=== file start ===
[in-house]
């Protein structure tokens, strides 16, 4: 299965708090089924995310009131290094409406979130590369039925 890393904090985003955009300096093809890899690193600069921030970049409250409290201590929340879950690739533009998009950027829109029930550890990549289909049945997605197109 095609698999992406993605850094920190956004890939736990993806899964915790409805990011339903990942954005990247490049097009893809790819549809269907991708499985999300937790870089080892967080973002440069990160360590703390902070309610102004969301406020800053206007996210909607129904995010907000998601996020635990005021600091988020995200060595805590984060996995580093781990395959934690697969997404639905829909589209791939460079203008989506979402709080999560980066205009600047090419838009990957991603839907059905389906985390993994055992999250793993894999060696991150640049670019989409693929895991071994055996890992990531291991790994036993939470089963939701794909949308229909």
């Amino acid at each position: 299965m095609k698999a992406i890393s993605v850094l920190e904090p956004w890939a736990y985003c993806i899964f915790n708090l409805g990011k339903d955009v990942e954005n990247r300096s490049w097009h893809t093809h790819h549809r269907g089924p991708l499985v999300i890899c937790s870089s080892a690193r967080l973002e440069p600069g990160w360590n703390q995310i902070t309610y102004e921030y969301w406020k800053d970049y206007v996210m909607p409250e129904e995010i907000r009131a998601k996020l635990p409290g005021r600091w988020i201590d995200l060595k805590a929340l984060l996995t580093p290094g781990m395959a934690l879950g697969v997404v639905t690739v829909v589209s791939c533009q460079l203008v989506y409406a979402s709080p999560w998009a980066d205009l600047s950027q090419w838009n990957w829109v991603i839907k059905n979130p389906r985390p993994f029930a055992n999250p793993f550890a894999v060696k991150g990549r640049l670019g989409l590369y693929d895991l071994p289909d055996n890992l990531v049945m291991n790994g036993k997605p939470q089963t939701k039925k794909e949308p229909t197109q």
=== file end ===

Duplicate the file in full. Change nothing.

[in-house]
């Protein structure tokens, strides 16, 4: 299965708090089924995310009131290094409406979130590369039925 890393904090985003955009300096093809890899690193600069921030970049409250409290201590929340879950690739533009998009950027829109029930550890990549289909049945997605197109 095609698999992406993605850094920190956004890939736990993806899964915790409805990011339903990942954005990247490049097009893809790819549809269907991708499985999300937790870089080892967080973002440069990160360590703390902070309610102004969301406020800053206007996210909607129904995010907000998601996020635990005021600091988020995200060595805590984060996995580093781990395959934690697969997404639905829909589209791939460079203008989506979402709080999560980066205009600047090419838009990957991603839907059905389906985390993994055992999250793993894999060696991150640049670019989409693929895991071994055996890992990531291991790994036993939470089963939701794909949308229909």
């Amino acid at each position: 299965m095609k698999a992406i890393s993605v850094l920190e904090p956004w890939a736990y985003c993806i899964f915790n708090l409805g990011k339903d955009v990942e954005n990247r300096s490049w097009h893809t093809h790819h549809r269907g089924p991708l499985v999300i890899c937790s870089s080892a690193r967080l973002e440069p600069g990160w360590n703390q995310i902070t309610y102004e921030y969301w406020k800053d970049y206007v996210m909607p409250e129904e995010i907000r009131a998601k996020l635990p409290g005021r600091w988020i201590d995200l060595k805590a929340l984060l996995t580093p290094g781990m395959a934690l879950g697969v997404v639905t690739v829909v589209s791939c533009q460079l203008v989506y409406a979402s709080p999560w998009a980066d205009l600047s950027q090419w838009n990957w829109v991603i839907k059905n979130p389906r985390p993994f029930a055992n999250p793993f550890a894999v060696k991150g990549r640049l670019g989409l590369y693929d895991l071994p289909d055996n890992l990531v049945m291991n790994g036993k997605p939470q089963t939701k039925k794909e949308p229909t197109q």